) ) ) 

As expected, the new album from The Dismemberment Plan is quite good.

 ) ) ) 

Spotted on a banner hung from an I-35W overpass this morning: Osama Pohlad.

I haven't been sleeping well lately. Maybe it's the end of Daylight Savings Time, maybe it's stress at work, maybe it's something else. I woke up late this morning, my eyes creaking open 30 minutes after the alarm went off and 10 minutes before I was supposed to be at work. With a commute time of a half hour, that's not good. Still, I somehow managed to get into my cube only 25 minutes late. The problem is this kind of stuff has been happening more frequently lately. I've tried to compensate by going to be earlier, but all that's resulted in is me lying awake until 3:00 or 4:00 in the morning.

Thoughts of returning to school have become more frequent lately. Whether I'll get off my lazy ass and do something about it isn't very clear, though. The usual reservations remain: I suck at math, the world doesn't need any more architects, etc. However, there's a new reservation now, and it's a biggie. From a financial standpoint this is the most comfortable I've ever been. Memories of those eight months following college are still very clear: There were days I didn't know where I was going to be living the next week, weeks where I didn't know how I'd be able to afford to eat the next month. It was a time I remember--literally--as being dark. The past three years have been an exercise in getting as far away from that as possible. Now that I have stability, I'm not sure I'm willing to give it up.

All things considered I like who I am now over who I was four years ago, but in many ways feel that I've grown weaker over the intervening years. I'm not as smart as I once was, I don't have the resolve I once had, I don't care as much as I used to. But now, more than anything, I'm just tired.

 ) ) ) 

Well, I signed up for cable Internet access last night. It'll be installed on the 17th. I can't wait to send and receive e-mail normally again.

I forgot to vote before I went to work this morning, so I came home early to make sure I'd get my vote in. It was obvious Heather and Rich weren't expecting me to open the front door around 6:00 ("You were so quiet coming up the stairs!"), but I was willing to look past that when they decided to try to distract me with the pepperoni pizza baking in the oven. I walked down to the Unitarian Meeting House, filled in the circle by the liberal black female DFLer who bulldozed my favorite downtown restaurant, slapped the "I VOTED" sticker over my heart and wandered over to Cheapo to see if the new Dismemberment Plan CD was in. I passed the Belmont along the way and glanced in one of its basement windows. I expected to see washing machines, but instead saw a couple making out on a couch to the light of a flickering television. Cheapo didn't have the CD ("I'm going to be the first one to buy one," the clerk said), so I walked home along Lake Of The Isles. The apartment was empty when I got back, and hence here I am merrily typing away. Oh, wait, here they are.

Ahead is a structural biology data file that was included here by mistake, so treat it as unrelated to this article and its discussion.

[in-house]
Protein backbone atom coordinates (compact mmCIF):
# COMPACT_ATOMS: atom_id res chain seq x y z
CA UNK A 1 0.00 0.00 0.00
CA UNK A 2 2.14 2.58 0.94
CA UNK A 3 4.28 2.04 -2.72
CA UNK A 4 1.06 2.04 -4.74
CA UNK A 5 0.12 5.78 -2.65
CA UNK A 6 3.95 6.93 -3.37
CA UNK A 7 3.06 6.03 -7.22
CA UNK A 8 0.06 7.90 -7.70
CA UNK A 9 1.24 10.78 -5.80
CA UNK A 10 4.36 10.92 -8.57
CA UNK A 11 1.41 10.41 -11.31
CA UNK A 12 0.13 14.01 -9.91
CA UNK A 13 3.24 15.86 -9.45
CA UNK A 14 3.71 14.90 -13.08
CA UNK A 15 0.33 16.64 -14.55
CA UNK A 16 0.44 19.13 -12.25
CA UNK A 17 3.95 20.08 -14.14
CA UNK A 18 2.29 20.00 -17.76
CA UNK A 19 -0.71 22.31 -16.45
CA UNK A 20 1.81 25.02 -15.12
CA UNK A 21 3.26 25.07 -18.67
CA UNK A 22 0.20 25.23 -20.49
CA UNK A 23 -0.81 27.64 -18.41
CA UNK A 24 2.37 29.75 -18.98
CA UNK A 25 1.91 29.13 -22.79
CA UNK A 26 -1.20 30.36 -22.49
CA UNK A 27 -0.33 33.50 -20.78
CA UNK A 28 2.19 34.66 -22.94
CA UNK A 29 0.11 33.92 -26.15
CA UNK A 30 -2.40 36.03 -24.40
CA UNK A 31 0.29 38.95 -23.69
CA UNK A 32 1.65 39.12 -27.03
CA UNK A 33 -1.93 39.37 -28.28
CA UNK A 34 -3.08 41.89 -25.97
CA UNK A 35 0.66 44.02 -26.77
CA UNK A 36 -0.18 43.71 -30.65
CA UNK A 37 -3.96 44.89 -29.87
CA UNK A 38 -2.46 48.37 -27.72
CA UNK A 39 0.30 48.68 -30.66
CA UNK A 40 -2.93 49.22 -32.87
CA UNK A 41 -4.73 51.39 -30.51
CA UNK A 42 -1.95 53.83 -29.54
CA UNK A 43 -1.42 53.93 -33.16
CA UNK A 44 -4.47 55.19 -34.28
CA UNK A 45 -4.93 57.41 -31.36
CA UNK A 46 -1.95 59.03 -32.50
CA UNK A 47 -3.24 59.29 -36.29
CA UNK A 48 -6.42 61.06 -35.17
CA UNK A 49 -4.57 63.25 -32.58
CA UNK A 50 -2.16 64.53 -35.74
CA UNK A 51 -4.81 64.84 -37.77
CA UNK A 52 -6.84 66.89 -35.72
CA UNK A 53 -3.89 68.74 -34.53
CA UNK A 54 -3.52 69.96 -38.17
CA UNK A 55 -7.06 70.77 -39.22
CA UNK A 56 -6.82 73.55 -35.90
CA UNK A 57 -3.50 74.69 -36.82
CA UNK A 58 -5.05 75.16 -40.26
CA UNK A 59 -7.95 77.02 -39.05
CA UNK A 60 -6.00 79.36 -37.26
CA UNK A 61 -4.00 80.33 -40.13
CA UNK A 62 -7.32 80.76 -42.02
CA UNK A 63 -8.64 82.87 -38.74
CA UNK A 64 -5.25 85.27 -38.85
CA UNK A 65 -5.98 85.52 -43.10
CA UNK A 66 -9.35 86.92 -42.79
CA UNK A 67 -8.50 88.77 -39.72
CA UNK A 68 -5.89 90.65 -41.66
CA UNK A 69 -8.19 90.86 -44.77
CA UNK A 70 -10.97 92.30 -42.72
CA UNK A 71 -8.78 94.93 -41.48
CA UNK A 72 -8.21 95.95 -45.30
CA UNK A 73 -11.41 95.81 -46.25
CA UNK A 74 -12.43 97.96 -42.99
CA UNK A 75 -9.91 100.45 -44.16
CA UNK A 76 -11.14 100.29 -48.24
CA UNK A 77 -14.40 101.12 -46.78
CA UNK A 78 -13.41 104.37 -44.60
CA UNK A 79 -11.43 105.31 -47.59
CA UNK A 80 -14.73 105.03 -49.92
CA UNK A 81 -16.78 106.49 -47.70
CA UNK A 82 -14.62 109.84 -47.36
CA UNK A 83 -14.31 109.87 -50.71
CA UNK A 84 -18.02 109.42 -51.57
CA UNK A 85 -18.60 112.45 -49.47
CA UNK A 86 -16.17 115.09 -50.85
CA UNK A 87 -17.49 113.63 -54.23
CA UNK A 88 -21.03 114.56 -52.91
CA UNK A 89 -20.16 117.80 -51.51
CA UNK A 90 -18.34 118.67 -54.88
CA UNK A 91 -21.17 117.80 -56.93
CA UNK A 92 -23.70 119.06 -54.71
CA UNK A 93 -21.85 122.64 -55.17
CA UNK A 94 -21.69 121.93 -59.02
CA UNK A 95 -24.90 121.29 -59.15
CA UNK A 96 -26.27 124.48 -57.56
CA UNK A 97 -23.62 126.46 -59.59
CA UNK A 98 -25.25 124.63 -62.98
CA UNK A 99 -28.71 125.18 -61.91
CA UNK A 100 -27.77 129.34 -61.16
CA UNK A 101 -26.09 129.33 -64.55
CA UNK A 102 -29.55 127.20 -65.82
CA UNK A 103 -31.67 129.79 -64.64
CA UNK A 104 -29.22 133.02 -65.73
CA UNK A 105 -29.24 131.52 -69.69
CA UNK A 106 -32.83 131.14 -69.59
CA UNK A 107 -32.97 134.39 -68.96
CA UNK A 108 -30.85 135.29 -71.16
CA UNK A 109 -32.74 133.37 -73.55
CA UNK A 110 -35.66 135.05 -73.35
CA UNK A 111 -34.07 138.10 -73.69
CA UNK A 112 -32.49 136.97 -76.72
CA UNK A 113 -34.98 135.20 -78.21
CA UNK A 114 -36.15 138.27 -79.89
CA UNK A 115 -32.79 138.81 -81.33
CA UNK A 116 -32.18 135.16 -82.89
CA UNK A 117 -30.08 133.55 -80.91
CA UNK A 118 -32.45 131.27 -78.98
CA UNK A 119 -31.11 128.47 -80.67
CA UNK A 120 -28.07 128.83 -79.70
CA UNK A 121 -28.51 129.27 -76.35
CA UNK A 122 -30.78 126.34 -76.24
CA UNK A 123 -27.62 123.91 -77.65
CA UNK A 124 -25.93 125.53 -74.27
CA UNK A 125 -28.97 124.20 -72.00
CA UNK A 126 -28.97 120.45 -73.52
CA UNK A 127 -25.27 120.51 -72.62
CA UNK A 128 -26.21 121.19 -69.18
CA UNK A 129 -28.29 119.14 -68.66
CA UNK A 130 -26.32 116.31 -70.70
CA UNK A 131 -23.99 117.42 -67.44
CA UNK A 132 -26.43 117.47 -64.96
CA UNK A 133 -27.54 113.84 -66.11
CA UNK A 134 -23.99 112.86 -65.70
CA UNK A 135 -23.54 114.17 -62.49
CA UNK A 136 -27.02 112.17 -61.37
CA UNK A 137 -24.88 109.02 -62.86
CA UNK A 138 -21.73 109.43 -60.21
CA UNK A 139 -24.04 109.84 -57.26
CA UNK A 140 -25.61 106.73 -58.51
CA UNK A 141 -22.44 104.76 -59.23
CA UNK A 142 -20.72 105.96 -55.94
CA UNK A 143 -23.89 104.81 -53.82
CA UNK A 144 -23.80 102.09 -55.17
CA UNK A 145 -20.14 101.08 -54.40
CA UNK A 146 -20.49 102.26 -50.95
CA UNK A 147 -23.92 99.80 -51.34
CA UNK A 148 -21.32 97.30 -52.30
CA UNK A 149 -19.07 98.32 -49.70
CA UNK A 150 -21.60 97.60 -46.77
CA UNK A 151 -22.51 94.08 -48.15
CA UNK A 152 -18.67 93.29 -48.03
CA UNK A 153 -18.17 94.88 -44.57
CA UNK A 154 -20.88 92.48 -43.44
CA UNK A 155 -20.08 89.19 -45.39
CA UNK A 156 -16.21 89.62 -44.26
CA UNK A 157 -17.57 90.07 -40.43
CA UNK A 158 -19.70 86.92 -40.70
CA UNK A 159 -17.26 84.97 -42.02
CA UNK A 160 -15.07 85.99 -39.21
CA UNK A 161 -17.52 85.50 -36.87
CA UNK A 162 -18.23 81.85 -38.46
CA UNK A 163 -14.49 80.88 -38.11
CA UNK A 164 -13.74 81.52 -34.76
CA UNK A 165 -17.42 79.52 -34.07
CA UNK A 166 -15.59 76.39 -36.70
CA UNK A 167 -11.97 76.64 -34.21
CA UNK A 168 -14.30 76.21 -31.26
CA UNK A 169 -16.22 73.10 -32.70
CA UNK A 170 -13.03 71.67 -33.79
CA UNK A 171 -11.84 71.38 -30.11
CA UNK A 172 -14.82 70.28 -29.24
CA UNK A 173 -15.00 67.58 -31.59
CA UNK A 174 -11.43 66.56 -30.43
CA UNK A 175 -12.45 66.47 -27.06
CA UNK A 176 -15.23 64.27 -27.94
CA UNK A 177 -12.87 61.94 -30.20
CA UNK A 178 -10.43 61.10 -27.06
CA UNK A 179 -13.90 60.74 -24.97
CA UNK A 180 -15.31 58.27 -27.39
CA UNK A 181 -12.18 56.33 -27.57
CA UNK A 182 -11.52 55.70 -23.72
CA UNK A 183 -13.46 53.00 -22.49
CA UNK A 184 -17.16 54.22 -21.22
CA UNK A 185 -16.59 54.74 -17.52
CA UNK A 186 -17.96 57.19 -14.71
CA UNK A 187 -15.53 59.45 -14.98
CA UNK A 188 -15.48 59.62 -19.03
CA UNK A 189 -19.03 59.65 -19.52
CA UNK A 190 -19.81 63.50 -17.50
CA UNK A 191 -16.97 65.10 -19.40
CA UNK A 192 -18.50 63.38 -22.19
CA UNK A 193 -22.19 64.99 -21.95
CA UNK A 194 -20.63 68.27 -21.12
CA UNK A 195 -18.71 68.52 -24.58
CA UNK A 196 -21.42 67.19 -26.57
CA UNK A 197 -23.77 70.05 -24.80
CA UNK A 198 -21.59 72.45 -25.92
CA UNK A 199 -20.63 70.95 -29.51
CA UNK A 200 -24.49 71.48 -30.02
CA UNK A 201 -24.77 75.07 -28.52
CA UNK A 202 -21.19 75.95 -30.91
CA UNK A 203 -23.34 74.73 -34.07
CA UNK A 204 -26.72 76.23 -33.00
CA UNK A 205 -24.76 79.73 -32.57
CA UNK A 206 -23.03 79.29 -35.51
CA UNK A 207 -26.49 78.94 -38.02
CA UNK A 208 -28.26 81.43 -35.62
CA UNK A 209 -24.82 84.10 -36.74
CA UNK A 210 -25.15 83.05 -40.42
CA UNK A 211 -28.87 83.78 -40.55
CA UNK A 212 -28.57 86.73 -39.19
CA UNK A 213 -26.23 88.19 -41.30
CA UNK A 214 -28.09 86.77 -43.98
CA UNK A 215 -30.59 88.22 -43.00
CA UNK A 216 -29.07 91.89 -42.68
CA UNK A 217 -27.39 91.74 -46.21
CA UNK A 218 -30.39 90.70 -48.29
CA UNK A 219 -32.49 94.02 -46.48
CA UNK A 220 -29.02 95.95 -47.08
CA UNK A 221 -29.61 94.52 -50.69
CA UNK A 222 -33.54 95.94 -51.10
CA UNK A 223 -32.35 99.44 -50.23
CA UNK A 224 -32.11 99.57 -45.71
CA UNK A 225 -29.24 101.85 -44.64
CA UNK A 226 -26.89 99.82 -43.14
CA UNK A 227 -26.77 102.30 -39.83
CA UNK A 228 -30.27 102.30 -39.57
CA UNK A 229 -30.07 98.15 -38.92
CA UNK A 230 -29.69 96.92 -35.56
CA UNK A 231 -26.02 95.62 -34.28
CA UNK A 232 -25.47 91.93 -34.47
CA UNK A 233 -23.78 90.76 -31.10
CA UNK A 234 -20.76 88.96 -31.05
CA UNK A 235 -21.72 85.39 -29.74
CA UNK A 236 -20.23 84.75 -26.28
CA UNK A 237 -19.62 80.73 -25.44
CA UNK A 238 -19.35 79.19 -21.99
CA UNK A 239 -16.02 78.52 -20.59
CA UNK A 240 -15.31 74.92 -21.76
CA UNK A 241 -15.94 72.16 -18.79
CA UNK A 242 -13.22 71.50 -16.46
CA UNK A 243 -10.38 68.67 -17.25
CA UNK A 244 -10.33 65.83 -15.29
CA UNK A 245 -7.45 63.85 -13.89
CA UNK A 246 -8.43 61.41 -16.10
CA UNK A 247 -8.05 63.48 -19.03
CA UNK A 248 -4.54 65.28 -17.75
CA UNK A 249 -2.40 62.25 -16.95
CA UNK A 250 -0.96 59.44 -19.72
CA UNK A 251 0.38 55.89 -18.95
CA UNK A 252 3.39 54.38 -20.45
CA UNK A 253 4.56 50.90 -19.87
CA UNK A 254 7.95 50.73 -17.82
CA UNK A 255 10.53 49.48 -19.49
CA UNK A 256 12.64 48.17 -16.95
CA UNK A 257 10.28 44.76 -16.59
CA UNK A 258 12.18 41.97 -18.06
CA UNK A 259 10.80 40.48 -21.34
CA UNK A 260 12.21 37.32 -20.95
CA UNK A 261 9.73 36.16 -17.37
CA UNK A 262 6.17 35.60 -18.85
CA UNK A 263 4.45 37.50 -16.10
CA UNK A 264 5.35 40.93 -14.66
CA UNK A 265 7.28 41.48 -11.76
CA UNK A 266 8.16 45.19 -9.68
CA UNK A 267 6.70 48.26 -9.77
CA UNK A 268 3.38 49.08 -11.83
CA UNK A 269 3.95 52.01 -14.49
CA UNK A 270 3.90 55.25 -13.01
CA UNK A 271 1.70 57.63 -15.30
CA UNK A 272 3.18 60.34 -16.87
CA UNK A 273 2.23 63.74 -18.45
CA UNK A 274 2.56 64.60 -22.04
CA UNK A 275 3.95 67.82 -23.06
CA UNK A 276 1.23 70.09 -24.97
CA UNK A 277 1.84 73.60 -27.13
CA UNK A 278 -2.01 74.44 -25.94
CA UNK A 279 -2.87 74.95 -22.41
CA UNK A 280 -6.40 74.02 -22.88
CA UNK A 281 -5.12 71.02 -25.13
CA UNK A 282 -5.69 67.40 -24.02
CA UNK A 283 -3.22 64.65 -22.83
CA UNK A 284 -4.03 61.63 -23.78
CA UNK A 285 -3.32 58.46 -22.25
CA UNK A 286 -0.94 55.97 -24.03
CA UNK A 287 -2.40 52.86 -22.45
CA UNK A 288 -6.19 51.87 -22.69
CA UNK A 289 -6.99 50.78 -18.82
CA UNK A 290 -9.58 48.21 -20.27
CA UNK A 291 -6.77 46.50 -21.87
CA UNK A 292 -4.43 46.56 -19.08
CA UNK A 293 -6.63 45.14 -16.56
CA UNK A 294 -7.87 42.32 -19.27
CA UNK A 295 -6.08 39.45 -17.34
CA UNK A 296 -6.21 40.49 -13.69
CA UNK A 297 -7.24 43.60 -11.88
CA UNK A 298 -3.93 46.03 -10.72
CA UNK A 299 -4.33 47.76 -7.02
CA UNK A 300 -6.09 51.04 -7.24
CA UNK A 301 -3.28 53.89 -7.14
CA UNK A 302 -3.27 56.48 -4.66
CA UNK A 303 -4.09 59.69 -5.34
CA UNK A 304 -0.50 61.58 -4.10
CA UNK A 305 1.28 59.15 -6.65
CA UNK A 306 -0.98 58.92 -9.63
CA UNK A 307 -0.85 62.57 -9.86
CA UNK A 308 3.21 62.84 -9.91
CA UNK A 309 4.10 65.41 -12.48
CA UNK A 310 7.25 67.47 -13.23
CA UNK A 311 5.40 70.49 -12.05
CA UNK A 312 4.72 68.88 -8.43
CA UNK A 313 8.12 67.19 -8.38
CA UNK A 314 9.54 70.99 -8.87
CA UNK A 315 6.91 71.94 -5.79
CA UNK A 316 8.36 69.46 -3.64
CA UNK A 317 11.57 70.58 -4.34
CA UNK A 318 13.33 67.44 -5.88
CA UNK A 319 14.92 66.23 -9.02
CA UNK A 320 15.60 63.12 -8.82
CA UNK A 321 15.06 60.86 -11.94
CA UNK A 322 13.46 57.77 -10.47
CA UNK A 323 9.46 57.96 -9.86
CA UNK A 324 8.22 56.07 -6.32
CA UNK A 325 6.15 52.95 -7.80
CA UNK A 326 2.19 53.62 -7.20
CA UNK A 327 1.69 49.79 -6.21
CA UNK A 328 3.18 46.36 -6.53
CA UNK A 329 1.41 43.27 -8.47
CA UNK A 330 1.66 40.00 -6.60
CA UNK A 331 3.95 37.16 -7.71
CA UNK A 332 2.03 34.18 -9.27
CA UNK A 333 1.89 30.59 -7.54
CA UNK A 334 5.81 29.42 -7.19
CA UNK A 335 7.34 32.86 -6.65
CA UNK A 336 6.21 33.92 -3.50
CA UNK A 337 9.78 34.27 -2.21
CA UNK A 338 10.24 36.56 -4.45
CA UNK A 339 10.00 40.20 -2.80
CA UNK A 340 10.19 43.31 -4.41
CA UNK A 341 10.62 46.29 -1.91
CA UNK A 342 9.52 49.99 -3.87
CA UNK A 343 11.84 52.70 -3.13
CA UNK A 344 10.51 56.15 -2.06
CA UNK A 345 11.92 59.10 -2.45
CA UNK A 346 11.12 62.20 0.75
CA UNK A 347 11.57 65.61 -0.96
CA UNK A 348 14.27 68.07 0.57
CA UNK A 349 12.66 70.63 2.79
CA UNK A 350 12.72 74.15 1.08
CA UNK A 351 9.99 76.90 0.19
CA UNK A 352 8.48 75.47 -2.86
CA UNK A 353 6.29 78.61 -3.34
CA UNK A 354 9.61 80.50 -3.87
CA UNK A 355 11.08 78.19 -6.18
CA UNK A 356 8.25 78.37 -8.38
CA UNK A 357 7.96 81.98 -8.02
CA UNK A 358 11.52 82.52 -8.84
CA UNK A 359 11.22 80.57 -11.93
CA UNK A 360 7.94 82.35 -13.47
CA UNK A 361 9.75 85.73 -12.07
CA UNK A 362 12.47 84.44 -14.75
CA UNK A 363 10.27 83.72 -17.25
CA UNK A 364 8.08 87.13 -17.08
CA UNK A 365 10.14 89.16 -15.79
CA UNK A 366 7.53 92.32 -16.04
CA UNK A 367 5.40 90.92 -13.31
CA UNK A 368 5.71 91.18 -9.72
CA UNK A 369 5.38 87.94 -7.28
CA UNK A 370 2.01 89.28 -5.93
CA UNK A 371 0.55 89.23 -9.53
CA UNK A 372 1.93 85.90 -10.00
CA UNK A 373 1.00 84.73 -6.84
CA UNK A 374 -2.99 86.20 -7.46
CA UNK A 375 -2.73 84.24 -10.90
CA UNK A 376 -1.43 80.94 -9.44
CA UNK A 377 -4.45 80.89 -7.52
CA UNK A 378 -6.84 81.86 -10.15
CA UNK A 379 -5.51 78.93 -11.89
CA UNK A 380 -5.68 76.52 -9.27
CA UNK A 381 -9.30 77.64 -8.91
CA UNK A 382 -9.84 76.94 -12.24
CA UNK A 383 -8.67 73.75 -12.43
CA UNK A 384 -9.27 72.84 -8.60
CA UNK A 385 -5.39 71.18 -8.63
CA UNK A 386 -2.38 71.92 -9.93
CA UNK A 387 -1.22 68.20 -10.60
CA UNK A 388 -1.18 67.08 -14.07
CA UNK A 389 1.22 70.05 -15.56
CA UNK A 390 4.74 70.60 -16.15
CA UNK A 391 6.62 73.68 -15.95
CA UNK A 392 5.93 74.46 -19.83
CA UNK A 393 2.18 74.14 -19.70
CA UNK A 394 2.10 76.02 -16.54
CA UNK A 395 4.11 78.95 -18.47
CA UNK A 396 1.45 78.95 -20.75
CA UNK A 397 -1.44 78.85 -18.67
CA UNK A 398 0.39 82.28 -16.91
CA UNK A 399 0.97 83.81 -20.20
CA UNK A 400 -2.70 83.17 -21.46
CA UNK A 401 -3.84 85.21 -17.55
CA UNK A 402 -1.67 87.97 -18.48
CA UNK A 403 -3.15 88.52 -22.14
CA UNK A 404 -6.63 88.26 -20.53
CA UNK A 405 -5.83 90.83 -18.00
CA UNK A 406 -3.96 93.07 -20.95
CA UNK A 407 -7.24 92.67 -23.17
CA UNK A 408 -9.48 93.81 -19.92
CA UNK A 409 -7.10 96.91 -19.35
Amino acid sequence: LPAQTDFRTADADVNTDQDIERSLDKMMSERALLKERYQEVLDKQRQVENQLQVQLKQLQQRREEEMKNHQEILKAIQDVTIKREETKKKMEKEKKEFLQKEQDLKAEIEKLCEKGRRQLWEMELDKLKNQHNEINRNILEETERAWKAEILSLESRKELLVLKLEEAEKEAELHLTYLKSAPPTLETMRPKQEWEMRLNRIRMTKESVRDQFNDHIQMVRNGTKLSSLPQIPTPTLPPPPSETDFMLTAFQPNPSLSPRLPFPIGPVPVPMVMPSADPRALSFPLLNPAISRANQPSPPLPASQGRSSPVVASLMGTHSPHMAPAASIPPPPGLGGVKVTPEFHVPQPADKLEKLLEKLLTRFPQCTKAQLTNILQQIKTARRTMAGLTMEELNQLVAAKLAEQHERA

) ) ) 

So I can write but I can't upload. Heck, I can't even send e-mail. My Qwest DSL is now "MSN powered by Qwest," and to do anything users are required to use MSN and Microsoft products. As an Eudora user who has a number of e-mail accounts through a third-party hosting service (OLM, highly recommended), I'm pretty much screwed. I hope to have cable access with in a couple of weeks, but who knows.

 ) ) ) 

Walking in from the parking lot this morning I was greeted by a small plane buzzing my company's campus and irritated-looking security people staring at it as they conversed on walkie-talkies.

[ Entry Deleted. ]

 ) ) ) 

Since I'm griping about things that annoy me, I'm sick of coworkers stopping by my cubicle to comment on how incredibly fast I type. Hey, I don't type fast. You type slow.

It looks like it's going to be a nice weekend to be in Chicago. No rain is expected Friday, Saturday or Sunday and highs will be around 60 all three days.

It'll be good to see the lake again.

 ) ) ) 

So, anyway, as far as photography goes, I'm seriously considering going digital for the trip to New York later this month. This is something I would've considered sacrilegious no less than half a year ago, but a number of factors are playing into it. This weekend's trip to Chicago is going to be somewhat of a test run: I'll be taking my SLR along, but it's my plan to stay digital through the trip. Chicago is familiar to me and I expect to be visiting Sarah on at least a semi-regular basis, so if the photos tank, well, I'll live. Probably.

 ) ) ) 

Today's number, courtesy of the auto glass company, is $407.08.

 ) ) ) 

He handed me the keys to my car.

"You should go easy on your car for the next couple of days. That means don't drive it for the next couple of hours and don't wash it for at least two days."


"Remember it's just glue holding the windshield in. Try to keep pressure off it, keep it out of heavy rain if possible. Just use common sense and you should be fine."

I'll probably drive around 450 miles tomorrow.

in transit—a lame attempt at a homepage since 1996—is a service of Mark Danielson and nonlocality.com.